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Mercury Toxicity

from www.drcranton.com



Mercury Vapor

Inorganic Divalent Mercury

Methyl Mercury

Ethyl Mercury

Common Route of exposure



Oral (eating fish)

Parenteral (preservative in vaccines)

Principal Target Organ

Brain, peripheral nerves, kidneys



Brain, kidney







Bronchitis, pneumonitis (>1,000 mcg/M3 air)



Metallic taste, stomatitis, gingivitis, increased salivation (>1,000 mcg/M3 air)

Metallic taste, stomatitis, gastroenteritis


Hives, blisters








Proteinuria, tubular necrosis


Nervous system

Peripheral neuropathy (>500 mcg/M3 air)

Painful, pink extremities (Acrodynia)

Painful, pink extremities (Acrodynia)


Irritability, tremor (>500 mcg/M3 air)

Abnormal sensations, Loss of balance, visual and hearing loss  (>200 mcg/L blood)

Abnormal sensations, Loss of balance, visual and hearing loss

Half-time in the body without  treatment

60 days

40 days

70 days

20 days†


DMSA by mouth

DMSA by mouth

DMSA by mouth, but chelators do not reverse damage§

DMSA by mouth, but chelators do not reverse damage§

* Data were adapted from Gossel and Bricker.(4)

Clinical manifestations vary with the degree and length of exposure. The values in parentheses are the approximate range of mercury concentration in air (expressed as micrograms per cubic meter) and in blood (expressed as micrograms per liter) associated with the onset of clinical signs and symptoms. Epidemiologic studies that did not use specific end points such as IQ score indicate a risk of adverse effects (approximately 5 percent) at lower concentrations (e.g., 25 to 50 µg of mercury vapor per cubic meter and 40 µg of methyl mercury per liter of blood are associated with an increased risk of prenatal damage to the developing central nervous system).(3,5) In general, the atmospheric concentration of mercury vapor equals the urinary concentration. The mean urinary concentration in the U.S. general population is 0.72 µg per liter (95 percent confidence interval, 0.6 to 0.8), and the mean blood concentration is 0.34 µg per liter (95 percent confidence interval, 0.3 to 0.4).(6)  In Europe (7) and other parts of the world,(8) blood concentrations appear to be somewhat higher. The mean urinary concentrations increase according to the number of dental amalgam surfaces, and blood concentrations increase according to the level of fish consumption.(6) No reliable data are available on the concentration of inorganic divalent mercury associated with adverse effects.

† The half-life of ethyl mercury in blood is about 20 days in adults, but may be as short as 7 days in infants.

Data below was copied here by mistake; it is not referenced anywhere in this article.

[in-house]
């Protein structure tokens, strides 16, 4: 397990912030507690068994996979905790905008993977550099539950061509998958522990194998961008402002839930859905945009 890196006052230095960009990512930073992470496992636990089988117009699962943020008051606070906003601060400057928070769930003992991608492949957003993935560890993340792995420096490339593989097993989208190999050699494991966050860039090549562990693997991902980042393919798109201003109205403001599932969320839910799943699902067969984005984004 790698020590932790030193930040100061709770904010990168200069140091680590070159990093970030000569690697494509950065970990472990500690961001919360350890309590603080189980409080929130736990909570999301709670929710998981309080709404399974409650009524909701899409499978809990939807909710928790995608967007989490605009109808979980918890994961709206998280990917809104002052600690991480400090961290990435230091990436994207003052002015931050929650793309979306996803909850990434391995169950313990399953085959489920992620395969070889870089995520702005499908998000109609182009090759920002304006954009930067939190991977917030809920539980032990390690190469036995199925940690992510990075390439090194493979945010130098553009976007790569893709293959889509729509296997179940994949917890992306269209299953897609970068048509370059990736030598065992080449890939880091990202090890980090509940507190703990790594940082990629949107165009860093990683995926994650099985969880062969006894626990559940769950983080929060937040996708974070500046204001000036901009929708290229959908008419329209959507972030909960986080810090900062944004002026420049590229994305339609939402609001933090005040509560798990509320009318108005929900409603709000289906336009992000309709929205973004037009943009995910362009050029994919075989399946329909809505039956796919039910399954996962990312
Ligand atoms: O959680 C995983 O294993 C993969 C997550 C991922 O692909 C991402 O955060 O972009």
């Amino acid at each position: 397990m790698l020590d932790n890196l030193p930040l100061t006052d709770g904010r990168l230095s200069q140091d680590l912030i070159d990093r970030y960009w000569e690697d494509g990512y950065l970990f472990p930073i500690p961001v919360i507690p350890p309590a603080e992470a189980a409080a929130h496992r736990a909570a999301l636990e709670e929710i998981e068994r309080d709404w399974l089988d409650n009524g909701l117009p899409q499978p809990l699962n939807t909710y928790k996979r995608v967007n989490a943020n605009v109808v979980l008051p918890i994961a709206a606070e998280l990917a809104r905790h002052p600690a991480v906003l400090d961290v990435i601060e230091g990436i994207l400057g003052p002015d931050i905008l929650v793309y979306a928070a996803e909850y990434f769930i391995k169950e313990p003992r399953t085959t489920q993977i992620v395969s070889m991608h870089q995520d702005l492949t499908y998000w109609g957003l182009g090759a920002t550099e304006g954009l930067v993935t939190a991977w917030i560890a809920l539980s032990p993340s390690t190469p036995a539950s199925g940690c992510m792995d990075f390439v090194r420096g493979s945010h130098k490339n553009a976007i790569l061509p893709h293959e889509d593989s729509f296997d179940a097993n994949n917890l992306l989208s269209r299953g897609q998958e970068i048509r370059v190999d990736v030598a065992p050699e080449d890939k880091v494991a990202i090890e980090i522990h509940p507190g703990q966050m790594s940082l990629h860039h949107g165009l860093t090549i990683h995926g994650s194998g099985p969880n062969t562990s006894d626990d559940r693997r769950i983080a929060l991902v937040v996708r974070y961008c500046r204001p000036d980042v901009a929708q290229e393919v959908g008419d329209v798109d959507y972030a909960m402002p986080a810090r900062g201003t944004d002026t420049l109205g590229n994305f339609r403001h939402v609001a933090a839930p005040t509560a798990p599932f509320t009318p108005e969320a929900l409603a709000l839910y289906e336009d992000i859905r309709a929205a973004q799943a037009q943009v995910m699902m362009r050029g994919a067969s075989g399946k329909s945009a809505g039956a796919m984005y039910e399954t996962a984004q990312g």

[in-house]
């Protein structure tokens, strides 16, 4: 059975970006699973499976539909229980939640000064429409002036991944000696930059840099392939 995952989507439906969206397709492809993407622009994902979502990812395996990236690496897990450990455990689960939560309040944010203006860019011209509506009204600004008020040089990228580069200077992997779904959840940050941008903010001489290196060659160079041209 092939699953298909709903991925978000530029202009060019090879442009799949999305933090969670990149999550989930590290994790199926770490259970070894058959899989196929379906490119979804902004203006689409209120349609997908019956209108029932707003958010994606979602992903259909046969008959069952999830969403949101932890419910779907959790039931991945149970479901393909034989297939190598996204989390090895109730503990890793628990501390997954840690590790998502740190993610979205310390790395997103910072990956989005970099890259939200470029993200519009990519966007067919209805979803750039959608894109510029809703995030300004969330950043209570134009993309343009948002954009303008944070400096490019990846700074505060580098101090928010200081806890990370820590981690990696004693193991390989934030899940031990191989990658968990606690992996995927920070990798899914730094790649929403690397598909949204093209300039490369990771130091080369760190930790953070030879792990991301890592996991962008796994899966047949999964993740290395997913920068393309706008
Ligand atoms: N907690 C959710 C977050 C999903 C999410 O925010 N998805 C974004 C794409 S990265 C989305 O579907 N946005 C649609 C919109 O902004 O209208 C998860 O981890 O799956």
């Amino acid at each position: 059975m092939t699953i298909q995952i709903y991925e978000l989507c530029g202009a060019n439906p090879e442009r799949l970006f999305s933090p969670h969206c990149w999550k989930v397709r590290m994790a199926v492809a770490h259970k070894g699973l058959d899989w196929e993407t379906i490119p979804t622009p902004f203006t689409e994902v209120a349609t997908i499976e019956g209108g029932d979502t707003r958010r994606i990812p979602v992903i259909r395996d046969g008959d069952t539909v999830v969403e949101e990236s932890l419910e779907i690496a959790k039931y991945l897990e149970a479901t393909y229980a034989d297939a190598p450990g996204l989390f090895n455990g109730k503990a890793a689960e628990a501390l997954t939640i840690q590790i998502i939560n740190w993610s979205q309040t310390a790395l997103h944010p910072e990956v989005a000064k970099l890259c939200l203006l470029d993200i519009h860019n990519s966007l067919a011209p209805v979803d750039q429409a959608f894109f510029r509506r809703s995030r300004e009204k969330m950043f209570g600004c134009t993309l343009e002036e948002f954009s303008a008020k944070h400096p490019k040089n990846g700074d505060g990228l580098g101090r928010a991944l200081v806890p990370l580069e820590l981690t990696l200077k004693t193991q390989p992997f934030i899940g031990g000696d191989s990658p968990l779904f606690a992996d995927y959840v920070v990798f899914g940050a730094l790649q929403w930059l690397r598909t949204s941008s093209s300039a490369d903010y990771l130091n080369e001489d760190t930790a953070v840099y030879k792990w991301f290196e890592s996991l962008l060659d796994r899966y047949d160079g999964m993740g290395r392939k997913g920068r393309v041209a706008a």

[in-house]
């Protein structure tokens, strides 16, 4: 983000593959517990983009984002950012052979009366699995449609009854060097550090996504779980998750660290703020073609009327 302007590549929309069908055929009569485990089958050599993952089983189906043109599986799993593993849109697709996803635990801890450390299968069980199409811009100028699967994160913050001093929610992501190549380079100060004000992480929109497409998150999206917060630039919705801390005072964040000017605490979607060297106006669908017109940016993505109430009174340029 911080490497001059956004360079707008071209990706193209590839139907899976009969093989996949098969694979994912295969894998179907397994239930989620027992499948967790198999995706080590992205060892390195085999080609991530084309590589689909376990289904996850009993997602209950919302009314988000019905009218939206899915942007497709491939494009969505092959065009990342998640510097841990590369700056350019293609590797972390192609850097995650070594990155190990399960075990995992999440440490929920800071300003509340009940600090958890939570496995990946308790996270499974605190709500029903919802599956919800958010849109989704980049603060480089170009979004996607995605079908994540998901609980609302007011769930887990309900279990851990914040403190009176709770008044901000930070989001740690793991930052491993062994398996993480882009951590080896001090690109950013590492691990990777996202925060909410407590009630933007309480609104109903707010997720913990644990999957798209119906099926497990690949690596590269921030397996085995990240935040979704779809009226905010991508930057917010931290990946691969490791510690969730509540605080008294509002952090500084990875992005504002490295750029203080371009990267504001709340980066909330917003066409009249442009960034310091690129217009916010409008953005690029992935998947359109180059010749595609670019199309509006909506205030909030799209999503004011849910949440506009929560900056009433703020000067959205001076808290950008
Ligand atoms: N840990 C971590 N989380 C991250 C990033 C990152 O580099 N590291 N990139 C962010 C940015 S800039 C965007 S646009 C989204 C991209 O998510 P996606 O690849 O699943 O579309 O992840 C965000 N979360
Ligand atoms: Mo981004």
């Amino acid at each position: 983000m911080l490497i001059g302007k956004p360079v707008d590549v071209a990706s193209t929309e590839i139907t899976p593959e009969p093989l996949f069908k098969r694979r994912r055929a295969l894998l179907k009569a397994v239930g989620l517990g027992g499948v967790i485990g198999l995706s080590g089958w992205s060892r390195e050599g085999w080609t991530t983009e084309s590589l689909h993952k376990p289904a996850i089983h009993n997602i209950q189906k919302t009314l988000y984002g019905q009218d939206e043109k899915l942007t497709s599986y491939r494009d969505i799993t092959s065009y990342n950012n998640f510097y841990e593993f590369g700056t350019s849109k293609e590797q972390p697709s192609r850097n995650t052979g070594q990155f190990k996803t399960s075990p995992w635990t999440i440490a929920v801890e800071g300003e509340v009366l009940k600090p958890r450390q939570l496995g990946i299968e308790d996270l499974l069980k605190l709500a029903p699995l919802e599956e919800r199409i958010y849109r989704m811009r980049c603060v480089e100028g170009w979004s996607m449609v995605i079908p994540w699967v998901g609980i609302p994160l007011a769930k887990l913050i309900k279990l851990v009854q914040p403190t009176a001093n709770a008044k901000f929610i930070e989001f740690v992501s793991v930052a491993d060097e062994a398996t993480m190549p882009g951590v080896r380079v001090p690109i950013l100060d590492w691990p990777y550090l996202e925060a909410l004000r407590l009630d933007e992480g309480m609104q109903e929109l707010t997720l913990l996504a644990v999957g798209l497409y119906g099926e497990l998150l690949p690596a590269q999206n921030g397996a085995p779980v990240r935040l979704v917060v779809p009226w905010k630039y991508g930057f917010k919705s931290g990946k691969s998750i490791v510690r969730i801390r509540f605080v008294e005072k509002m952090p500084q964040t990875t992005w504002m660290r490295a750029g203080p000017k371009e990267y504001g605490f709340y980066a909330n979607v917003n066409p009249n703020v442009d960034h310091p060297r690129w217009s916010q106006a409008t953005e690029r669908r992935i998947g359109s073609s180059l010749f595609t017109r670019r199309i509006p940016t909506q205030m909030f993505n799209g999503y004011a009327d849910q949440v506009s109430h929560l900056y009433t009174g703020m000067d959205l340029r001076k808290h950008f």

‡ Details of meso-2,3-dimercaptosuccinic acid (DMSA) treatment have been published. (9-11)

§ Chelators can remove methyl and ethyl mercury from the body; they cannot reverse damage that has already occured to the brain and central nervous system. They may, however, prevent further deterioration. (12)


1. Toxicological profile for mercury. Atlanta: Agency for Toxic Substances DiseaseRegistry, 1999.

2. Evaluation of certain food additives and contaminants: twenty-second report of the Joint FAO/WHO Expert Committee on Food Additives. World Health Organ Tech Rep Ser 1978;631:1-39.

3. Environmental Protection Agency. Reference dose for chronic oral exposure to methylmercury. Greenbelt, Md.: Integrated Risk Information System, 2001.

4. Gossel TA, Bricker JD. Principles of clinical toxicology. 2nd ed. New York: Raven Press, 1990.

5. Inorganic mercury. Vol. 118 of Environmental health criteria. Geneva: World Health Organization, 1991.

6. Second national report on human exposure to environmental chemicals. Atlanta: Centers for Disease Control and Prevention, 2003. (Accessed October 6, 2003, at http://www.cdc.gov/exposurereport/ )

7. Brune D, Nordberg GF, Vesterberg O, Gerhardsson L, Wester PO. A review of normal concentrations of mercury in human blood. Sci Total Environ 1991;100:235-82.

8. Methylmercury. Vol. 101 of Environmental health criteria. Geneva: World Health Organization, 1990.

9. Forman J, Moline J, Cernichiari E, et al. A cluster of pediatric metallic mercury exposure cases treated with meso-2,3-dimercaptosuccinic acid (DMSA). Environ Health Perspect 2000;108:575-7.

10. Bluhm RE, Bobbitt RG, Welch LW, et al. Elemental mercury vapour toxicity, treatment, and prognosis after acute, intensive exposure in chloralkali plant workers. I. History, neuropsychological findings and chelator effects. Hum Exp Toxicol 1992;11:201-10.

11. Nierenberg DW, Nordgren RE, Chang MB, et al. Delayed cerebellar disease and death after accidental exposure to dimethylmercury. N Engl J Med 1998;338:1672-6.

12. Pfab R, Muckter H, Roider G, Zilker T. Clinical course of severe poisoning with thiomersal. J Toxicol Clin Toxicol 1996;34:453- 60.

Click here for a more complete list of references

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Sand Rocks Pebbles

A philosophy professor stood before his class and had some items in front of him. When class began, wordlessly he picked up a large empty mayonnaise jar and proceeded to fill it with rocks right to the top, rocks about 2″ diameter. He then asked the students if the jar was full? They agreed that it was. So the professor then picked up a box of pebbles and poured them in to the jar. He shook the jar lightly.

The pebbles, of course, rolled into the open areas between the rocks. The students laughed